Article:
How Does Human Genome Sciences Survive with Zero Products In the Market? (HGSI)

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 |  Includes: GSK
by: Eddy Elfenbein

Eddy Elfenbein submits: I honestly don’t know how Human Genome Sciences (HGSI) stays in business. The company is officially described as a biotech company, although it has exactly as many commercial biotech products on the market as Crossing Wall Street Global Holdings.

In other words, zero.

Last quarter, Human Genome Sciences had total revenues of $9.3 million, and they spent $81.4 million. Dear lord! Who’s their CFO? Willie Nelson?

Since they don’t have any products on the market, almost all their revenue comes from a licensing agreement with GlaxoSmithKline (NYSE:GSK). According to news reports, the company missed estimates by four cents a share. What I don’t get is how you can even make an estimate, and why would it matter if they hit it or not.

How does one put a price tag on this stock? The company doesn’t do anything. The stock is currently valued at about $10 a share, giving it a market cap of $1.4 billion. I have no idea where that comes from. For argument’s sake, let’s say that the stock is trading with a P/E ratio of 20. That would mean that they’d have to have revenues for 2005 of $410 million. Instead, they had revenues of $19 million.

The price of the stock is based solely on speculation of future products. Over the last four months, the stock is up about 30%. Here’s CEO H. Thomas Watkins the CEO in a press release on everything the company is about to do:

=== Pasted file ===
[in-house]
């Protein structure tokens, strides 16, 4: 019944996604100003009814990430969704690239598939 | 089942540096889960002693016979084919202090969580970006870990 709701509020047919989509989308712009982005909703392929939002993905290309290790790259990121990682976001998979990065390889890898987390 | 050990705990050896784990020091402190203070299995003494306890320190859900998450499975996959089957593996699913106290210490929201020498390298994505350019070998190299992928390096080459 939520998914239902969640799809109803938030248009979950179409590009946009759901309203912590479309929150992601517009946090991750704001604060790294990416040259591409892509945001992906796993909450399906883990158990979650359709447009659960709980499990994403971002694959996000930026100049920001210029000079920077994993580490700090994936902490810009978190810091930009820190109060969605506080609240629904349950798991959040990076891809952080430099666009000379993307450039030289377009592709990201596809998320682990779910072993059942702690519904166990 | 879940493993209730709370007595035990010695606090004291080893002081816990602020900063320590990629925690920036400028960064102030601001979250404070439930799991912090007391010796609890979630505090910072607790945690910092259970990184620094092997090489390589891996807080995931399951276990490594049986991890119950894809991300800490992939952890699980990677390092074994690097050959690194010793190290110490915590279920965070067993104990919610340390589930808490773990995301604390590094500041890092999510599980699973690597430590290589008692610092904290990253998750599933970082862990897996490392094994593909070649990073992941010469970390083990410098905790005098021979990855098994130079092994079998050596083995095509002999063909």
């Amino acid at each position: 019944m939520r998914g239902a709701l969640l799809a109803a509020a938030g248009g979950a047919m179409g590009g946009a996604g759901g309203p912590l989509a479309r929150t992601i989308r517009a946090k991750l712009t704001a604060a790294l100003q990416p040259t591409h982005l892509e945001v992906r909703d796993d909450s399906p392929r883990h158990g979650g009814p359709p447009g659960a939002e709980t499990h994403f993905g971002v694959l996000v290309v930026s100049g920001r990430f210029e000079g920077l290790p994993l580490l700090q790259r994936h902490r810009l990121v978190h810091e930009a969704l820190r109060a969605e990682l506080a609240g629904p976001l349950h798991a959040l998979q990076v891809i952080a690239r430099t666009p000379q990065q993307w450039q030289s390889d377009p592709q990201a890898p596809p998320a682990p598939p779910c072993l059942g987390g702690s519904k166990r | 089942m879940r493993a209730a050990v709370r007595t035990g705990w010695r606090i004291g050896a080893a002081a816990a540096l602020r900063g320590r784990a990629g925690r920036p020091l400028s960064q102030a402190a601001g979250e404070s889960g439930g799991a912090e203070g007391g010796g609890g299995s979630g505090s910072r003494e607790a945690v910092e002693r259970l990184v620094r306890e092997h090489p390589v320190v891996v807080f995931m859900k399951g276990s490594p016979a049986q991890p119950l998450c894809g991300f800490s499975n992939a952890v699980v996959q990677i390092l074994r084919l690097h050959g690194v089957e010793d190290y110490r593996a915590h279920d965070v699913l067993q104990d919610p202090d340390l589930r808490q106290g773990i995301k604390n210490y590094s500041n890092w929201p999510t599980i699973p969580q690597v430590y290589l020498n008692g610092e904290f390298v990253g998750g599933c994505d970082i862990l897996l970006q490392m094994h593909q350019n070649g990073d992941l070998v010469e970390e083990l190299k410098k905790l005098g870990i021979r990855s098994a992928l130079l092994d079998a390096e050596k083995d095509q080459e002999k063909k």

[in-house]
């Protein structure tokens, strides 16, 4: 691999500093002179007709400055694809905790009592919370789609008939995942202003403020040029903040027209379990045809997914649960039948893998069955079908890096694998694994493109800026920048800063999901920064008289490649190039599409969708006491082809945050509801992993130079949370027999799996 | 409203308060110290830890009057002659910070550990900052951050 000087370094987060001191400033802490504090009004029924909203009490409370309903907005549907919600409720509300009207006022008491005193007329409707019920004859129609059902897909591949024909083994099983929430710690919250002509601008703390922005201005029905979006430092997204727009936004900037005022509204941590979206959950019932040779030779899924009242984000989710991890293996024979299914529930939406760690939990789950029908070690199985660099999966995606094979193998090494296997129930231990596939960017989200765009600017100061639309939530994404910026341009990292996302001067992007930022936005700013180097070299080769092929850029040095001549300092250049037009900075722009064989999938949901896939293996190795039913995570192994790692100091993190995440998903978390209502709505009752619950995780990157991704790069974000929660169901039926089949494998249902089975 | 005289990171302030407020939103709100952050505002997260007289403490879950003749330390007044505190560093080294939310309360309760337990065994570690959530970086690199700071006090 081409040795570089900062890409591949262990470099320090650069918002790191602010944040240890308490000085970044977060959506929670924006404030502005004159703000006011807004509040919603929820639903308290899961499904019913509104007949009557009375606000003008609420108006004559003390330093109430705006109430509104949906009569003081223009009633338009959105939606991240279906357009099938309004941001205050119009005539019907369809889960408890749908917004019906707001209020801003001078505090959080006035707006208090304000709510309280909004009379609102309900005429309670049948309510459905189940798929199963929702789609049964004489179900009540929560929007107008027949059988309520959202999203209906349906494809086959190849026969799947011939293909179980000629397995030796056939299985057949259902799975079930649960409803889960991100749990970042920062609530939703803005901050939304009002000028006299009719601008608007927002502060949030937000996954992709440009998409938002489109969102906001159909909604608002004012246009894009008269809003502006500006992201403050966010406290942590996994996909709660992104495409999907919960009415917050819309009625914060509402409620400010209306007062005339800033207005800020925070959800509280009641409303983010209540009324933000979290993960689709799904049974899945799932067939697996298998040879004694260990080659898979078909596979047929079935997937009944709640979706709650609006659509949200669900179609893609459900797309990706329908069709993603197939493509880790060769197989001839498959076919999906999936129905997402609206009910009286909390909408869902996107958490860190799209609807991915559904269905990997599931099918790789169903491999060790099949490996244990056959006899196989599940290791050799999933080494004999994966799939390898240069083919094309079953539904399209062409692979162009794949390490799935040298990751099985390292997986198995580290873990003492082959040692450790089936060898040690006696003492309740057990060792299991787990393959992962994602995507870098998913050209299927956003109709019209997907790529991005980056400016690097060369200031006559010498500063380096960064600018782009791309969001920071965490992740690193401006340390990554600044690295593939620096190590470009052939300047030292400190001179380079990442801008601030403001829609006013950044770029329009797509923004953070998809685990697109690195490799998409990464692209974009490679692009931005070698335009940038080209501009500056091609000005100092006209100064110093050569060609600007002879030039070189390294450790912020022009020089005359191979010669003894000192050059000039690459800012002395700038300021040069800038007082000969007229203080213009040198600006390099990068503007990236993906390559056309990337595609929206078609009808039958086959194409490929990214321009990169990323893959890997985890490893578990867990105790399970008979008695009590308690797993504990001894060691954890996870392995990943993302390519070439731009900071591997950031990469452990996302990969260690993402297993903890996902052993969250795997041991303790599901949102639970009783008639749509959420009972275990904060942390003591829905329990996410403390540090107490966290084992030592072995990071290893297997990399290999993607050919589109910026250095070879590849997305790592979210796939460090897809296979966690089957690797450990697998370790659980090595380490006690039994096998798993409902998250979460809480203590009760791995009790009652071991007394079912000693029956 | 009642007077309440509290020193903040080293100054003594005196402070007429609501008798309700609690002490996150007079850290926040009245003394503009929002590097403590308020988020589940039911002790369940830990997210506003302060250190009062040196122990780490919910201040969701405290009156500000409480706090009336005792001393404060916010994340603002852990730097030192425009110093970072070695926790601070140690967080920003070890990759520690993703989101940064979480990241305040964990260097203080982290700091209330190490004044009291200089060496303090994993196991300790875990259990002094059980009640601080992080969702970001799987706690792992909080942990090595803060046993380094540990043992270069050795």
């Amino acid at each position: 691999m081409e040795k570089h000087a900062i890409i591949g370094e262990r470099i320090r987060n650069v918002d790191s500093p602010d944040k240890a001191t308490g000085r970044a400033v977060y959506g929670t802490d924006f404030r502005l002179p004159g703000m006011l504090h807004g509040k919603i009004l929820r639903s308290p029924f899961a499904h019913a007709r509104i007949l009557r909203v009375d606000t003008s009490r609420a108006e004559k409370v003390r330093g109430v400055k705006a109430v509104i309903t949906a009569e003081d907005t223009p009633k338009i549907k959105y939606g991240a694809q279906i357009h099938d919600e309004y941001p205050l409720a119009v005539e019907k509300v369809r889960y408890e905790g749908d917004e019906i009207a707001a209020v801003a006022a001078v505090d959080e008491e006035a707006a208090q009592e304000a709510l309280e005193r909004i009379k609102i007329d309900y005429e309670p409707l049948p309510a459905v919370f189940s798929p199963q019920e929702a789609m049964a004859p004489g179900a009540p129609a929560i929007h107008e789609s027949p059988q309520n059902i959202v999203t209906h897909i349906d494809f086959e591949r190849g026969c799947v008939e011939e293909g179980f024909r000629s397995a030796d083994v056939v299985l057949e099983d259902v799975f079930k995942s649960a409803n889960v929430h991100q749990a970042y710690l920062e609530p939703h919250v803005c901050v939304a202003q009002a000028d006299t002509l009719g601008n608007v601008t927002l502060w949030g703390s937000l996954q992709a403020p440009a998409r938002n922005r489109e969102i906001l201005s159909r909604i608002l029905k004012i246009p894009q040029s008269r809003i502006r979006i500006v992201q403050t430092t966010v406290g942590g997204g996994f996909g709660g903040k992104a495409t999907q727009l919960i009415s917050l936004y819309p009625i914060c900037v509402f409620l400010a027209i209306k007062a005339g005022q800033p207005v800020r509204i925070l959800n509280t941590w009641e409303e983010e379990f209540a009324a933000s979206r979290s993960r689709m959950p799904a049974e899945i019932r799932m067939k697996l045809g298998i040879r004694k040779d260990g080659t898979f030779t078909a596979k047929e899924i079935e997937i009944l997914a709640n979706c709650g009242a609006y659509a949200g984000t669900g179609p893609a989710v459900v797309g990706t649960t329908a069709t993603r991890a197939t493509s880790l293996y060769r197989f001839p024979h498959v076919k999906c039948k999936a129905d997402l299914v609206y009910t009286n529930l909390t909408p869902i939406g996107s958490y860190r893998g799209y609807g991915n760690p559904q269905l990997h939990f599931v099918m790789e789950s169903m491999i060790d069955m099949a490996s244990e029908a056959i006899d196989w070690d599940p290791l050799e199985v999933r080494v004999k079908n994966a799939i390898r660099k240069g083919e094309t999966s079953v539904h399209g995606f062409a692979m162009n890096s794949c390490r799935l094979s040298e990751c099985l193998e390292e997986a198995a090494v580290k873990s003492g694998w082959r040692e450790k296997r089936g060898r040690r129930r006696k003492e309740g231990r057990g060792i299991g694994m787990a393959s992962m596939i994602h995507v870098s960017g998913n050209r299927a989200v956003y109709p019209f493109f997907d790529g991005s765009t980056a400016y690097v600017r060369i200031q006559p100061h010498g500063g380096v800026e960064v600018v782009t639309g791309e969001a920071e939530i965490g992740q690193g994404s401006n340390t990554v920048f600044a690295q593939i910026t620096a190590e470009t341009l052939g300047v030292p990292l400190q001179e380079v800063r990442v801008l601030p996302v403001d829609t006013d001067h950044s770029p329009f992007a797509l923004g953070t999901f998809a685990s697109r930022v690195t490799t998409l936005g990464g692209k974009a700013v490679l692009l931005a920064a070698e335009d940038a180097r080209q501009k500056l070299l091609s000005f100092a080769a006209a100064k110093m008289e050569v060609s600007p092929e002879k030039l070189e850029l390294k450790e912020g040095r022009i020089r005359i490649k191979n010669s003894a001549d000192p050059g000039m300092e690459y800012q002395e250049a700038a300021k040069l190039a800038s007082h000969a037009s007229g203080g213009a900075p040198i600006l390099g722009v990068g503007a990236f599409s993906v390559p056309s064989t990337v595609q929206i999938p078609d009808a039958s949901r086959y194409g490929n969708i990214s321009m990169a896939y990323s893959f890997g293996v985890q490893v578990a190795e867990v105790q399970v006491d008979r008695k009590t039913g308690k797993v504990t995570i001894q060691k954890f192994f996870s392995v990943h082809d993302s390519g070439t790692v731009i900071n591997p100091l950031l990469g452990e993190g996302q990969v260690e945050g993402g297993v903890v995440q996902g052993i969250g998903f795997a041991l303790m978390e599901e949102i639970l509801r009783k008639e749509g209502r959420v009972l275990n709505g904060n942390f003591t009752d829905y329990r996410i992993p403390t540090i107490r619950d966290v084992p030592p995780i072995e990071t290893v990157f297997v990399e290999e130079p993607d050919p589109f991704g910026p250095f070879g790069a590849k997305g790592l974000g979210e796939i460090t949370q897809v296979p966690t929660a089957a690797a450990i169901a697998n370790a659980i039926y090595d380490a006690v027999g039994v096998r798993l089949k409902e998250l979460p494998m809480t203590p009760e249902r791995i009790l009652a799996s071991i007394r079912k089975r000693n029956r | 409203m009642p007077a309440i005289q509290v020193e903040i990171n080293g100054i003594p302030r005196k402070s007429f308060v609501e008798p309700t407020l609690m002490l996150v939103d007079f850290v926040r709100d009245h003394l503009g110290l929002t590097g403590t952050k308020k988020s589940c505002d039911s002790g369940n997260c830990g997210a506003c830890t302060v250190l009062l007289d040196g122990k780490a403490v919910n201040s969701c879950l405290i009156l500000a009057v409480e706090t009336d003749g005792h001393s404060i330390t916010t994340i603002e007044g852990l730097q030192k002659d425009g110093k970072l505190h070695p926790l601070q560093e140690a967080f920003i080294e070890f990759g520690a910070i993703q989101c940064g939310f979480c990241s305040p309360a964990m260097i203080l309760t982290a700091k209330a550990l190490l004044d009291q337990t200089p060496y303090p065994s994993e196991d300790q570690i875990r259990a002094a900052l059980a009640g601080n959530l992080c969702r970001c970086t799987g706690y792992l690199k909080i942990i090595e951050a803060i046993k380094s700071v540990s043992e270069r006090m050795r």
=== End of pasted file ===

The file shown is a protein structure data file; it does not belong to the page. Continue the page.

Progress toward commercialization was our priority focus throughout 2005, and we expect to accelerate our progress in 2006. Our lead products are moving towards Phase 3 clinical development, and we are making progress on our partnering objectives.

We reported positive Phase 2 results for Albuferon in hepatitis C in 2005. A larger Phase 2b trial of Albuferon in combination with ribavirin compared to Pegasys is currently underway. We plan to initiate Phase 3 development of Albuferon by year-end 2006, assuming that data emerging from the Phase 2b study in the first half of the year are positive. We are also considering a number of collaboration opportunities for Albuferon this year.

We completed Phase 2 clinical trials of LymphoStat-B in both systemic lupus erythematosus (SLE) and rheumatoid arthritis (NYSE:RA), and we expect to initiate Phase 3 development of LymphoStat-B in SLE in 2006. We are also working to secure an order from the U.S. Government to supply ABthrax for the Strategic National Stockpile under our current contract.

GlaxoSmithKline (GSK) has advanced relacatib, the small-molecule cathepsin K inhibitor that GSK discovered using HGS technology, to Phase 2 trials in the treatment of bone metastases. GSK has also filed an Investigational New Drug application seeking to initiate Phase 1 trials of GSK716155 (formerly Albugon) in diabetes. HGS received $12 million in payments during 2005 related to the progress of GSK716155.

We expect to complete the CoGenesys transaction in 2006, and we will continue to explore additional ways to monetize less critical assets that we are unlikely to develop internally. We will concentrate our efforts in 2006 on accelerating our progress toward commercialization, while at the same time remaining committed to ensuring the highest standards of quality throughout our Company.

HGSI 1-yr Chart

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